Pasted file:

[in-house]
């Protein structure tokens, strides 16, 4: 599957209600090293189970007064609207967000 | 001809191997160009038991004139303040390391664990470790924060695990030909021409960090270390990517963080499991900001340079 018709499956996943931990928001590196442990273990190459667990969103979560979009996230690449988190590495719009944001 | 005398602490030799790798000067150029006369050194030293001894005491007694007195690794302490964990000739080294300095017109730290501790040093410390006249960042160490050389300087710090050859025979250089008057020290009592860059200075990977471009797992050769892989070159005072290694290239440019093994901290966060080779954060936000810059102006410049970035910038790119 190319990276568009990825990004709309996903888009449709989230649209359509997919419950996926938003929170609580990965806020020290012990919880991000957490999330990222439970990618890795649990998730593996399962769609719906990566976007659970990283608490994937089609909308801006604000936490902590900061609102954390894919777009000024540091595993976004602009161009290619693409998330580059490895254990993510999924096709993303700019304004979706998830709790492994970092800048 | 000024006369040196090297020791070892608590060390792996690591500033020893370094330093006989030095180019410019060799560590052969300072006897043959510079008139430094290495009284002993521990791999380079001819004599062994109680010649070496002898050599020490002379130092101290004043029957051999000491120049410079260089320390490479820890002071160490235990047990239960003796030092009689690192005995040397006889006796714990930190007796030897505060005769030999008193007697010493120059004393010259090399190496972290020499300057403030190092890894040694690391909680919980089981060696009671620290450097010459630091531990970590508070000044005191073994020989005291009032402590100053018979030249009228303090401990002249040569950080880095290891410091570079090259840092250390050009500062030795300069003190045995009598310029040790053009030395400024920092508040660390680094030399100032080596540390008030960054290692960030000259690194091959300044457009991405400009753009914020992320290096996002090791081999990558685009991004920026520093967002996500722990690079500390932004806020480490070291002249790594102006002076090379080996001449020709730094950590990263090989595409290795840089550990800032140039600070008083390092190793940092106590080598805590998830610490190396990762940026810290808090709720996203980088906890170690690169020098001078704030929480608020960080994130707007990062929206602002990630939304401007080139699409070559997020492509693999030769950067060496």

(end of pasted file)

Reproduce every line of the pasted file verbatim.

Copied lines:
[in-house]
């Protein structure tokens, strides 16, 4: 599957209600090293189970007064609207967000 | 001809191997160009038991004139303040390391664990470790924060695990030909021409960090270390990517963080499991900001340079 018709499956996943931990928001590196442990273990190459667990969103979560979009996230690449988190590495719009944001 | 005398602490030799790798000067150029006369050194030293001894005491007694007195690794302490964990000739080294300095017109730290501790040093410390006249960042160490050389300087710090050859025979250089008057020290009592860059200075990977471009797992050769892989070159005072290694290239440019093994901290966060080779954060936000810059102006410049970035910038790119 190319990276568009990825990004709309996903888009449709989230649209359509997919419950996926938003929170609580990965806020020290012990919880991000957490999330990222439970990618890795649990998730593996399962769609719906990566976007659970990283608490994937089609909308801006604000936490902590900061609102954390894919777009000024540091595993976004602009161009290619693409998330580059490895254990993510999924096709993303700019304004979706998830709790492994970092800048 | 000024006369040196090297020791070892608590060390792996690591500033020893370094330093006989030095180019410019060799560590052969300072006897043959510079008139430094290495009284002993521990791999380079001819004599062994109680010649070496002898050599020490002379130092101290004043029957051999000491120049410079260089320390490479820890002071160490235990047990239960003796030092009689690192005995040397006889006796714990930190007796030897505060005769030999008193007697010493120059004393010259090399190496972290020499300057403030190092890894040694690391909680919980089981060696009671620290450097010459630091531990970590508070000044005191073994020989005291009032402590100053018979030249009228303090401990002249040569950080880095290891410091570079090259840092250390050009500062030795300069003190045995009598310029040790053009030395400024920092508040660390680094030399100032080596540390008030960054290692960030000259690194091959300044457009991405400009753009914020992320290096996002090791081999990558685009991004920026520093967002996500722990690079500390932004806020480490070291002249790594102006002076090379080996001449020709730094950590990263090989595409290795840089550990800032140039600070008083390092190793940092106590080598805590998830610490190396990762940026810290808090709720996203980088906890170690690169020098001078704030929480608020960080994130707007990062929206602002990630939304401007080139699409070559997020492509693999030769950067060496």